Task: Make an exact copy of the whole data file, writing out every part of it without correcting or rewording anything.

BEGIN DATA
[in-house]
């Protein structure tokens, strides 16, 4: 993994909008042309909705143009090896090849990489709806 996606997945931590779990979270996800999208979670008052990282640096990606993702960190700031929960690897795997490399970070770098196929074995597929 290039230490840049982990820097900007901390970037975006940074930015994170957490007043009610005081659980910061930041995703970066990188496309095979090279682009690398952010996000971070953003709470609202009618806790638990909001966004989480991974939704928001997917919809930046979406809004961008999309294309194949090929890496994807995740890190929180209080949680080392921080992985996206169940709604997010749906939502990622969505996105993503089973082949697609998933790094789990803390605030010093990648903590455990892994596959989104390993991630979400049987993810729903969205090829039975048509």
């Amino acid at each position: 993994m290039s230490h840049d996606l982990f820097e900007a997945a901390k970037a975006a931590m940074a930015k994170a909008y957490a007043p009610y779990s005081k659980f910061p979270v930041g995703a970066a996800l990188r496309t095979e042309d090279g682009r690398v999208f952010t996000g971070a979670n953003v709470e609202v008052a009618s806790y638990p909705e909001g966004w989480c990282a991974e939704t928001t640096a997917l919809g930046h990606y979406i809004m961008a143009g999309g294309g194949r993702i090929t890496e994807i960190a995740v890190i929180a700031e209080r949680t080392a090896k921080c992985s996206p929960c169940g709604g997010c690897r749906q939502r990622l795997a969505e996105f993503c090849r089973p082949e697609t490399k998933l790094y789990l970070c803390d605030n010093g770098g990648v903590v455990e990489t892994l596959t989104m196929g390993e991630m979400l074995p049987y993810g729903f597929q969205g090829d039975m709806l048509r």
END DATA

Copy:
[in-house]
């Protein structure tokens, strides 16, 4: 993994909008042309909705143009090896090849990489709806 996606997945931590779990979270996800999208979670008052990282640096990606993702960190700031929960690897795997490399970070770098196929074995597929 290039230490840049982990820097900007901390970037975006940074930015994170957490007043009610005081659980910061930041995703970066990188496309095979090279682009690398952010996000971070953003709470609202009618806790638990909001966004989480991974939704928001997917919809930046979406809004961008999309294309194949090929890496994807995740890190929180209080949680080392921080992985996206169940709604997010749906939502990622969505996105993503089973082949697609998933790094789990803390605030010093990648903590455990892994596959989104390993991630979400049987993810729903969205090829039975048509």
């Amino acid at each position: 993994m290039s230490h840049d996606l982990f820097e900007a997945a901390k970037a975006a931590m940074a930015k994170a909008y957490a007043p009610y779990s005081k659980f910061p979270v930041g995703a970066a996800l990188r496309t095979e042309d090279g682009r690398v999208f952010t996000g971070a979670n953003v709470e609202v008052a009618s806790y638990p909705e909001g966004w989480c990282a991974e939704t928001t640096a997917l919809g930046h990606y979406i809004m961008a143009g999309g294309g194949r993702i090929t890496e994807i960190a995740v890190i929180a700031e209080r949680t080392a090896k921080c992985s996206p929960c169940g709604g997010c690897r749906q939502r990622l795997a969505e996105f993503c090849r089973p082949e697609t490399k998933l790094y789990l970070c803390d605030n010093g770098g990648v903590v455990e990489t892994l596959t989104m196929g390993e991630m979400l074995p049987y993810g729903f597929q969205g090829d039975m709806l048509r």